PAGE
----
Kappes is keen to explain how education has changed in his professional lifetime. The older model, he says, was essentially all about the professor’s knowledge. The focus for years has been about the teaching and very little about the learning.

“The problem with this lecture approach was it promotes top-down teaching. It was all about me and retaining my specific knowledge,” he said. “What do I know? I have to be engaging, challenging, intelligent, on the mark. It was only about me, my interpretation, and the students’ capacity to memorize and repeat what I have said…200 students all had to become me.”

Technology has shifted that dynamic to “bottom-up” learning, Kappes said. “Now, everyone has to participate. You can’t sleep in class, you can’t miss class, and everything you do is recorded. It is no longer about what I know, but having students demonstrate what they know. It’s like an Easter egg hunt, and I have buried some of the many available eggs through elearning pedagogy and course design structure. They can have a learning experience, and come back and report it to the rest of the class. So, you have 100 students blogging about what they are learning. They are engaged with the course material and with their peers in a profound way.”

Since 2000, he has taught exclusively via elearning. He says he has avoided classroom teaching as he recognized its limitations and believes it to be inconsistent with the way today’s technology-savvy students learn.

His ePortfolio site includes a thoughtful presentation on “eFolio thinking in eLearning environments” which captures many of his online-learning insights. Kappes says he plans to donate his many recorded lectures to MERLOT, an acronym for Multimedia Educational Resources for Learning and Online Teaching.

Some surprises

Many may recall the tragic incident between a female moose and a 71-year-old man on the UAA

News account

A city columnist interviewed Bruno Kappes on surviving a moose encounter. He’s saved these windows onto his history at his ePortfolio site. http://afbmk.uaa.alaska.edu/

campus back in 1995. People likely are less familiar with Kappes’ run-in with that moose on Friday of the same week, a date he notes was a “Friday the 13th.”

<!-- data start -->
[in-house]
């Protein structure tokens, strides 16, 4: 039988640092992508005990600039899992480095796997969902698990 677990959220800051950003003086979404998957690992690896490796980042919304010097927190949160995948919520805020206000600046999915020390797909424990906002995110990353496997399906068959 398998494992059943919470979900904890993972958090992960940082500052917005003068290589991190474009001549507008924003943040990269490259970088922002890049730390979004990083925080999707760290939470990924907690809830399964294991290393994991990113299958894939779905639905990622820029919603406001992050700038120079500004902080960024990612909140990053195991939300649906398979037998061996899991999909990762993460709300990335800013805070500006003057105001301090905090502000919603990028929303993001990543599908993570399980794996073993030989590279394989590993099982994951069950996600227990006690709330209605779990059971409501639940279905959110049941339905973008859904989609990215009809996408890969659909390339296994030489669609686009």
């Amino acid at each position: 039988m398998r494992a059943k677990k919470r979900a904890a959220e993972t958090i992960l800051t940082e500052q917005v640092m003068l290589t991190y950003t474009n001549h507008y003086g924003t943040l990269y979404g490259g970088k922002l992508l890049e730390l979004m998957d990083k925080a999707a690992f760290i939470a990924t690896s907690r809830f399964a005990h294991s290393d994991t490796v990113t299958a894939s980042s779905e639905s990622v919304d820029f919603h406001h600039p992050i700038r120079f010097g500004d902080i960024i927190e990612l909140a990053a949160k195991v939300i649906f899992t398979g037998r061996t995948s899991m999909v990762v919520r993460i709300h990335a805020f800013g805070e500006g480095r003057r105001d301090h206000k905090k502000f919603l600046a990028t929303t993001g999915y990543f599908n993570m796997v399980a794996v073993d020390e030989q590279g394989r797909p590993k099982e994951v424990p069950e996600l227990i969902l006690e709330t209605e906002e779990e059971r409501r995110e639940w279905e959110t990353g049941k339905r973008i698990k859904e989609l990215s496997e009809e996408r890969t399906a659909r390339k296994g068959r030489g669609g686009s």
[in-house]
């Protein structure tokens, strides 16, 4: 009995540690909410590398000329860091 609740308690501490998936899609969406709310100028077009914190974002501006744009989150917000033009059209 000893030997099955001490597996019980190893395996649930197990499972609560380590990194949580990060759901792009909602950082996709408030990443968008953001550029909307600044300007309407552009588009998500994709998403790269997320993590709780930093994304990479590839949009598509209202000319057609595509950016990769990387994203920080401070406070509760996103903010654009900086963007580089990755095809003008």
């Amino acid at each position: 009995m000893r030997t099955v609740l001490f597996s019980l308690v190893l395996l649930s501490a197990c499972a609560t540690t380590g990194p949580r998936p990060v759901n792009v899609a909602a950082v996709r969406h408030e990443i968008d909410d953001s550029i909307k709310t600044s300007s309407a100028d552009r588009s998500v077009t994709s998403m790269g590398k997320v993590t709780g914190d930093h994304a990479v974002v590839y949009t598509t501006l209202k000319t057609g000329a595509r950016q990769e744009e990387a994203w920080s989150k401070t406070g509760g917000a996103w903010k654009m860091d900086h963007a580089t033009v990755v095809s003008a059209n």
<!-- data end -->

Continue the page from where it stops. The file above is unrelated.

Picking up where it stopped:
With help from a campus officer, Kappes was safe, though the moose died as a result of the encounter. Kappes documented the news incident on his ePorfolio site, including reporting by the popular  Anchorage Daily News’ Tales of the City columnist, Sheila Toomey. It led him down a therapy and research path related to moose as “totem animals,” with significance tied to childhood trauma. The encounter led Kappes to recall a sense of total abandonment that he had long ago experienced when his parents needed to leave him, a 4-year-old, in France with family until they could obtain his U.S. papers.

He expressed thoughts of writing a book about this moving experience by relating his personal growth to Native ways of knowing, and calling it “Moose Medicine.”

That was one surprise. The other was Kappes’ commitment to truly retire, despite a professional and academic life that was so fully engaged and engaging for him.

He’s ready to turn to a new chapter, he says. Paris is home to 150 museums: “I am interested in culture, arts, music, dance, theatre. All of that is in Paris,” he said.

Won’t he miss his students?

Kappes had to think about that one. Then he offered, “Anyone I find on the street is my student. Whether they want to know something or not, I will teach them.”

He said he could pick up a class or two at the American University of Paris, where he has taught before.

“But probably not,” he said. “I am not looking for responsibilities. I have had multiple responsibilities—from students to clients to organizations, etc., all my life…. You know what I’m saying?”


Written by Kathleen McCoy, UAA Office of University Advancement